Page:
In comparison to other nationalistic movies, Shershaah does not contain a tone of animosity and hostility against Pakistan. At no point has the movie dehumanised or even demonised the Muslims, which is extremely commendable. 

The movie also portrays a short media clip that involves the announcement of the then Prime Minister, Atal Bihari Vajpayee, which nodded in the direction of war. The scene where the Indian Army lays the Pakistani dead soldiers at rest when their own country refuses to accept the bodies, evokes an intense veneration towards them.

With that said, Shershaah remains Indian in its sensibility and content, through the portrayal of one of the bravest men in India. However, the film does not need to showcase the errors and shortcomings of Pakistan to highlight the strengths of our nation. The portrayal of the Indian Army’s valour through a simple yet effective narrative style is enough to highlight India’s story.

The movie did portray scenes where the soldiers from two armies were involved in throwing vulgarities at each other, but the focus lay on showcasing the ordinariness and simplicity of these men doing their jobs with exemplary courage and determination. 

Representation of soldiers’ life in shershaah movie:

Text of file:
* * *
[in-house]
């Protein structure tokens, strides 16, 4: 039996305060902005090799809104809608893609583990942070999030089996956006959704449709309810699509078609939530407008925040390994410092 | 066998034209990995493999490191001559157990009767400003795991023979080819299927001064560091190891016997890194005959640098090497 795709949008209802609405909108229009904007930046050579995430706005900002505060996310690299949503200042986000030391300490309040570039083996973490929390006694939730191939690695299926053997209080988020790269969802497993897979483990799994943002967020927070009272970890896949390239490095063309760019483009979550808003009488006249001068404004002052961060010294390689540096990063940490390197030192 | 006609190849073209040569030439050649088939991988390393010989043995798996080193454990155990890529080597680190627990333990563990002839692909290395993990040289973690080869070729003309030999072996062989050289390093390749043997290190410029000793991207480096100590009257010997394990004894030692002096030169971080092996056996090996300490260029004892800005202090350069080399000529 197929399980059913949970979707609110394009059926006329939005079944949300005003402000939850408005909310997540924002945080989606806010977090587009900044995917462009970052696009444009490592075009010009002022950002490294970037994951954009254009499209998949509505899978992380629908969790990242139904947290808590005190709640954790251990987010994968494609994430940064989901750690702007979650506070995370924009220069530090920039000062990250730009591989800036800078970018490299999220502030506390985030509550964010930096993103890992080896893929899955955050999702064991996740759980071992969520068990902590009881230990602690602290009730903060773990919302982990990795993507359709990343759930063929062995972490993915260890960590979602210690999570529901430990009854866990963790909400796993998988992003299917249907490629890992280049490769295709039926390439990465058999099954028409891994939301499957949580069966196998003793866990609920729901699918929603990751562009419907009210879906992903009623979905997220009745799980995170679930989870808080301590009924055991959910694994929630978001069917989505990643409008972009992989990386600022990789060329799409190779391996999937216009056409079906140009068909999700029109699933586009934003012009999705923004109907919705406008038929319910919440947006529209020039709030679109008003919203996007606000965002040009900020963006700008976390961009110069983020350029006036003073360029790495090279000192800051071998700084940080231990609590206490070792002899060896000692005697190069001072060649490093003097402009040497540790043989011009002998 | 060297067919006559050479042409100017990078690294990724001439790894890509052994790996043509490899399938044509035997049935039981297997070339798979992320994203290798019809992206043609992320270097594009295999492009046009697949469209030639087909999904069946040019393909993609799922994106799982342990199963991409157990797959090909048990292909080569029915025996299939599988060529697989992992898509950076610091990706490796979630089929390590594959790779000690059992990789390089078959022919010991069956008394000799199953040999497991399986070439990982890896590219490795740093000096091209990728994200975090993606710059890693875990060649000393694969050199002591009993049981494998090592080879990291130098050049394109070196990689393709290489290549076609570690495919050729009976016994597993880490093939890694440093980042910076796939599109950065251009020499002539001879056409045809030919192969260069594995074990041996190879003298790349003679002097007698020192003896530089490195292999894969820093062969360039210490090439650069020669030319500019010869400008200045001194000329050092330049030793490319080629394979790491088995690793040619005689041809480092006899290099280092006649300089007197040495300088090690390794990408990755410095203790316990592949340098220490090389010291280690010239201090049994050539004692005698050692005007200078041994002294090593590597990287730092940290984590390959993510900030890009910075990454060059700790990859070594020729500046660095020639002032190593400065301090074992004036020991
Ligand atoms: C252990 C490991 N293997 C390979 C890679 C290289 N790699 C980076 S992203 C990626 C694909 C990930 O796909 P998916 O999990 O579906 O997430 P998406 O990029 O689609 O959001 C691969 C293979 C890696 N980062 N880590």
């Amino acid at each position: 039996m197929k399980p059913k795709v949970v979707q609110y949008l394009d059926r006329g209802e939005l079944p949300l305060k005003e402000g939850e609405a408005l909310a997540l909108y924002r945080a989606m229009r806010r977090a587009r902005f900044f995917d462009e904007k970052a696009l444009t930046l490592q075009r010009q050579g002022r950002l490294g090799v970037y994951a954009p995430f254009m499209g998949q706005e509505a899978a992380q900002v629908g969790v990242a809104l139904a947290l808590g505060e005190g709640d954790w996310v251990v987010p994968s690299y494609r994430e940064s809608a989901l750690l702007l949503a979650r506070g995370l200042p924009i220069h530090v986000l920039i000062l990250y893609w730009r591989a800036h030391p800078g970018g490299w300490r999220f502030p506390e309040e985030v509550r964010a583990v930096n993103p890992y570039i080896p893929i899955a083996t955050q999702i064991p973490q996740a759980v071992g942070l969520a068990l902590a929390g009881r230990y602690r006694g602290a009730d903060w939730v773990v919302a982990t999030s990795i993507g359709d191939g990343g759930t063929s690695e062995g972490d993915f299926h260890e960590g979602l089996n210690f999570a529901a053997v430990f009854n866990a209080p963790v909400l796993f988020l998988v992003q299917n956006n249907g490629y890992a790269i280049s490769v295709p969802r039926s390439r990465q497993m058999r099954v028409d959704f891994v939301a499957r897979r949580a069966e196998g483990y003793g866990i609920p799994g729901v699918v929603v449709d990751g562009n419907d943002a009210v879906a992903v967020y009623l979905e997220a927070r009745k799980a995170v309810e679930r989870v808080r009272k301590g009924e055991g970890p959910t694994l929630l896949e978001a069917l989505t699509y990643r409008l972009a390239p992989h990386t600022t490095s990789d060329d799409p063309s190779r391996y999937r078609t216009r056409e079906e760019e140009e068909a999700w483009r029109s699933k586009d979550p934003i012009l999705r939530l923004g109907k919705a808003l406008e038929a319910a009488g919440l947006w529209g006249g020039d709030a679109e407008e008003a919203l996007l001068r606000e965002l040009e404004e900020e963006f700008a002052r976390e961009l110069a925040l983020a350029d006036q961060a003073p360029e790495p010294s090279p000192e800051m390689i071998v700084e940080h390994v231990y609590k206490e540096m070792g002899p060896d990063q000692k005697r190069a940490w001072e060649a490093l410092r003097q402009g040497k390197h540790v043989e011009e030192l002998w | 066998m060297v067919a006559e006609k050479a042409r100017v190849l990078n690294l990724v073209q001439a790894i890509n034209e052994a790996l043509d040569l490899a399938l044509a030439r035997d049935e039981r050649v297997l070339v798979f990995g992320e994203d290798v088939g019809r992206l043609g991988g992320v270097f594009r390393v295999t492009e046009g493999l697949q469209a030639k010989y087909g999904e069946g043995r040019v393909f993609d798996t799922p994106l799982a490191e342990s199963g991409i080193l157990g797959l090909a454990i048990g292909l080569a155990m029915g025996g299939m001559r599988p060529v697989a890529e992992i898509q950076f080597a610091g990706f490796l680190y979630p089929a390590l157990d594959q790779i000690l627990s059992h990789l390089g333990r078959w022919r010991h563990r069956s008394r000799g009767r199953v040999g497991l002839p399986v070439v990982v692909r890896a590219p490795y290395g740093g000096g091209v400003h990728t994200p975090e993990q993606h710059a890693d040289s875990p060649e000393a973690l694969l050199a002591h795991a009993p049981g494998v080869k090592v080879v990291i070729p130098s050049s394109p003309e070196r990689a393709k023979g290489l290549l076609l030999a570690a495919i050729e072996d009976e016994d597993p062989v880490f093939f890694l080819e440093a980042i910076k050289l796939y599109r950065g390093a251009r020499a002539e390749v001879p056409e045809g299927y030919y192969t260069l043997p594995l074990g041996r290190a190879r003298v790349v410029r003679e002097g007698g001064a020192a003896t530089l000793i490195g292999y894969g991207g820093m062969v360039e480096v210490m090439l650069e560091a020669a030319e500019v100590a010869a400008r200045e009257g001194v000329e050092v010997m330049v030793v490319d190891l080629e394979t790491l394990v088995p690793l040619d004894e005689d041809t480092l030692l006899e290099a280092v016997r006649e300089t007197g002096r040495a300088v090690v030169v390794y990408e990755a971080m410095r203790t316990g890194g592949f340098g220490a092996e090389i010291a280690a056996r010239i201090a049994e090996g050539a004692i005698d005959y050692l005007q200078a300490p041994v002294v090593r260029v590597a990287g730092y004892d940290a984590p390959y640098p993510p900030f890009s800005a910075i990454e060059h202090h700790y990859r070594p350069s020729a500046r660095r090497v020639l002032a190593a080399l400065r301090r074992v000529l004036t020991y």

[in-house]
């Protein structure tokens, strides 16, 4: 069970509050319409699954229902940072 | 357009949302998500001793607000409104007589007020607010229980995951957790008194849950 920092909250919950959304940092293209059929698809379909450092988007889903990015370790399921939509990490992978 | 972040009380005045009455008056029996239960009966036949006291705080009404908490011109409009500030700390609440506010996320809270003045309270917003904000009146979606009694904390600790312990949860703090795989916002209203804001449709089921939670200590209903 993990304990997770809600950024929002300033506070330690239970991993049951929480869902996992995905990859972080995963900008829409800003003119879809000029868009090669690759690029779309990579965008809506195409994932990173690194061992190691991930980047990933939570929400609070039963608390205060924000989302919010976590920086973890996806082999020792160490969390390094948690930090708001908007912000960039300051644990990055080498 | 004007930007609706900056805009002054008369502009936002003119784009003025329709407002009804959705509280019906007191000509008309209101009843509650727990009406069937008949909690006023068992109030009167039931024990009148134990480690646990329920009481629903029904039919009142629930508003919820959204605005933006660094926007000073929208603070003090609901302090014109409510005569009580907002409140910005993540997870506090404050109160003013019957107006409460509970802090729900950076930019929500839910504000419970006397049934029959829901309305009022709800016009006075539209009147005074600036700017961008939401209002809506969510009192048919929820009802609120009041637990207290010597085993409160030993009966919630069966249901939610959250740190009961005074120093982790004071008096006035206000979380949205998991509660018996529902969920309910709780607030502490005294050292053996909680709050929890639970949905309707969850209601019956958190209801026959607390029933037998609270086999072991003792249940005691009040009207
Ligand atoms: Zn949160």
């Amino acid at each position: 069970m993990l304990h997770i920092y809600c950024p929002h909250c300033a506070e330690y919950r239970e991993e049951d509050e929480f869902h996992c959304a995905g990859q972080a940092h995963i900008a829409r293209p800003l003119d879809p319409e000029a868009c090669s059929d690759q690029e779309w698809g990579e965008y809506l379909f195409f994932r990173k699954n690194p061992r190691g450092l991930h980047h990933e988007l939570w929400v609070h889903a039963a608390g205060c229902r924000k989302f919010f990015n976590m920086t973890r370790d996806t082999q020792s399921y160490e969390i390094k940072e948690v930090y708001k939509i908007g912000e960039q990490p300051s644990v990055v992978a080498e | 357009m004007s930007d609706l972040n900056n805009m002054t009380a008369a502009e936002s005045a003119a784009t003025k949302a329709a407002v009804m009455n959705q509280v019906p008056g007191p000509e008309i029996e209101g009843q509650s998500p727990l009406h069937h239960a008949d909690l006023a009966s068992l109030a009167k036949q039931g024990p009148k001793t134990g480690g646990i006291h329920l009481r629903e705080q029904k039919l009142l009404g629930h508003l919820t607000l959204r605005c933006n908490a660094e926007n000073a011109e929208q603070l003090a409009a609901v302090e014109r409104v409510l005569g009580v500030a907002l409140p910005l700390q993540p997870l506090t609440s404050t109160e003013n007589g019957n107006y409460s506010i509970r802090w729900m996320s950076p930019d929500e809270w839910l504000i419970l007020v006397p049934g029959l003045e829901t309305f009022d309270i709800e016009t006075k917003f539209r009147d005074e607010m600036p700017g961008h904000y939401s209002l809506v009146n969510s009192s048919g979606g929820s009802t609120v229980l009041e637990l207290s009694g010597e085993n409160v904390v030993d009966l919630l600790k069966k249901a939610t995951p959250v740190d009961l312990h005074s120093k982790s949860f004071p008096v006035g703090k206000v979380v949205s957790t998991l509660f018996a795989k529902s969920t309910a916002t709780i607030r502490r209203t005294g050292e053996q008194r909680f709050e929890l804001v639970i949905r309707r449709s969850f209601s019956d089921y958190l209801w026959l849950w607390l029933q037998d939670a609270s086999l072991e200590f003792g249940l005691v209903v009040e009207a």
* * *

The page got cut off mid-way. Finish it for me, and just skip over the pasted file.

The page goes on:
Among everything, the movie in all its honesty and totality portrays a just and true picture of soldiers’ life. Regardless of some of its clichéd dialogues, the movie tethers the audience to the reality of an army man and the hurdles he would have to face in his life. One such honest scene arrives when soldiers surround the body of their colleague who faced an unfortunate demise during the ongoing war. They discuss their fears and anxieties that are inseparable from any war. 

image credit: indianexpress.com

Through this discussion, the movie is trying to showcase that soldiers are humans too. Regardless of how courageous and strong they are shown, they have their fears and shortcomings, which make them afraid of the war. Despite this fear, they march on against the enemy, protecting our nation in any place, time or weather. 

Here’s another important thing that the movie has showcased. Through portraying the burial of Pakistan soldiers and not stepping upon the fallen Pakistani flag, the movie is showcasing the real purpose behind a war. War, in its essentiality, is induced to defend and protect your people and not as a means to destroy others. In all honesty, this message couldn’t have been conveyed better. 

Is Shershaah movie worth it: The ultimatum

Definitely! The movie refutes the ideas followed by conventional patriotic Bollywood films and a part, the current nationalistic strain. By casting the most charming and thoughtful actor, Sidharth Malhotra, the movie has indeed been successful in grasping the attention of the audience and invoking interest in their minds.

In its totality, the movie is an impeccable concoction of communal chasms that were falsely assumed to be non-existent, the unconventional impression of love and marriage, the just and honest representation of an army man and the unbiased portrayal of what goes on near the Indo-Pakistan border.